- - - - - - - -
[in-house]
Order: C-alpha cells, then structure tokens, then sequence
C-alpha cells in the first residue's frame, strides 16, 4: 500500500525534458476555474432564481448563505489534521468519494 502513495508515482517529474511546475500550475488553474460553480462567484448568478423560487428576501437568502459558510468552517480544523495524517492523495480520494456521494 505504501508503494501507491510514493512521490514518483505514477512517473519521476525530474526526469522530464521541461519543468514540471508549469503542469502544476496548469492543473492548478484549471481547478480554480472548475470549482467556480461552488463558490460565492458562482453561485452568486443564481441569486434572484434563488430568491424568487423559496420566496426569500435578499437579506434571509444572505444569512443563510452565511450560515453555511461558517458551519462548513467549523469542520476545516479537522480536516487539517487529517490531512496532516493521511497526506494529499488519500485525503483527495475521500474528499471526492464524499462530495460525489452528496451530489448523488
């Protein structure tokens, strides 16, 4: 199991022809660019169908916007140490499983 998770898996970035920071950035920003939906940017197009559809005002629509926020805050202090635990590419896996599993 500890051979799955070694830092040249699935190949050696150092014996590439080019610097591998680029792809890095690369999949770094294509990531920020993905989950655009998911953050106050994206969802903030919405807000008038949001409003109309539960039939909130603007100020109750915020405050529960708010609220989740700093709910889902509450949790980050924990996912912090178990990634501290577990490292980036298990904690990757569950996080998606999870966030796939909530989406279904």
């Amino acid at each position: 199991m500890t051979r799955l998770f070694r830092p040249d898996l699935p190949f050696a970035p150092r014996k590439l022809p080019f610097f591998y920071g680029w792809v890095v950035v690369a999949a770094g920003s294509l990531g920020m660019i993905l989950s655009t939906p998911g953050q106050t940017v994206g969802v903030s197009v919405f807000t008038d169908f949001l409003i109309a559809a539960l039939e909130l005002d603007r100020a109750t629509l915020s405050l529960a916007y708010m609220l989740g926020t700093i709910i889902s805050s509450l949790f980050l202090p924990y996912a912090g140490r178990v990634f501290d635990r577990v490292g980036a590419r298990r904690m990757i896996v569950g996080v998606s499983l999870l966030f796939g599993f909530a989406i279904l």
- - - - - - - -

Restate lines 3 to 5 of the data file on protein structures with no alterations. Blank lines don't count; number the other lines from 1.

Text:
C-alpha cells in the first residue's frame, strides 16, 4: 500500500525534458476555474432564481448563505489534521468519494 502513495508515482517529474511546475500550475488553474460553480462567484448568478423560487428576501437568502459558510468552517480544523495524517492523495480520494456521494 505504501508503494501507491510514493512521490514518483505514477512517473519521476525530474526526469522530464521541461519543468514540471508549469503542469502544476496548469492543473492548478484549471481547478480554480472548475470549482467556480461552488463558490460565492458562482453561485452568486443564481441569486434572484434563488430568491424568487423559496420566496426569500435578499437579506434571509444572505444569512443563510452565511450560515453555511461558517458551519462548513467549523469542520476545516479537522480536516487539517487529517490531512496532516493521511497526506494529499488519500485525503483527495475521500474528499471526492464524499462530495460525489452528496451530489448523488
């Protein structure tokens, strides 16, 4: 199991022809660019169908916007140490499983 998770898996970035920071950035920003939906940017197009559809005002629509926020805050202090635990590419896996599993 500890051979799955070694830092040249699935190949050696150092014996590439080019610097591998680029792809890095690369999949770094294509990531920020993905989950655009998911953050106050994206969802903030919405807000008038949001409003109309539960039939909130603007100020109750915020405050529960708010609220989740700093709910889902509450949790980050924990996912912090178990990634501290577990490292980036298990904690990757569950996080998606999870966030796939909530989406279904």
């Amino acid at each position: 199991m500890t051979r799955l998770f070694r830092p040249d898996l699935p190949f050696a970035p150092r014996k590439l022809p080019f610097f591998y920071g680029w792809v890095v950035v690369a999949a770094g920003s294509l990531g920020m660019i993905l989950s655009t939906p998911g953050q106050t940017v994206g969802v903030s197009v919405f807000t008038d169908f949001l409003i109309a559809a539960l039939e909130l005002d603007r100020a109750t629509l915020s405050l529960a916007y708010m609220l989740g926020t700093i709910i889902s805050s509450l949790f980050l202090p924990y996912a912090g140490r178990v990634f501290d635990r577990v490292g980036a590419r298990r904690m990757i896996v569950g996080v998606s499983l999870l966030f796939g599993f909530a989406i279904l």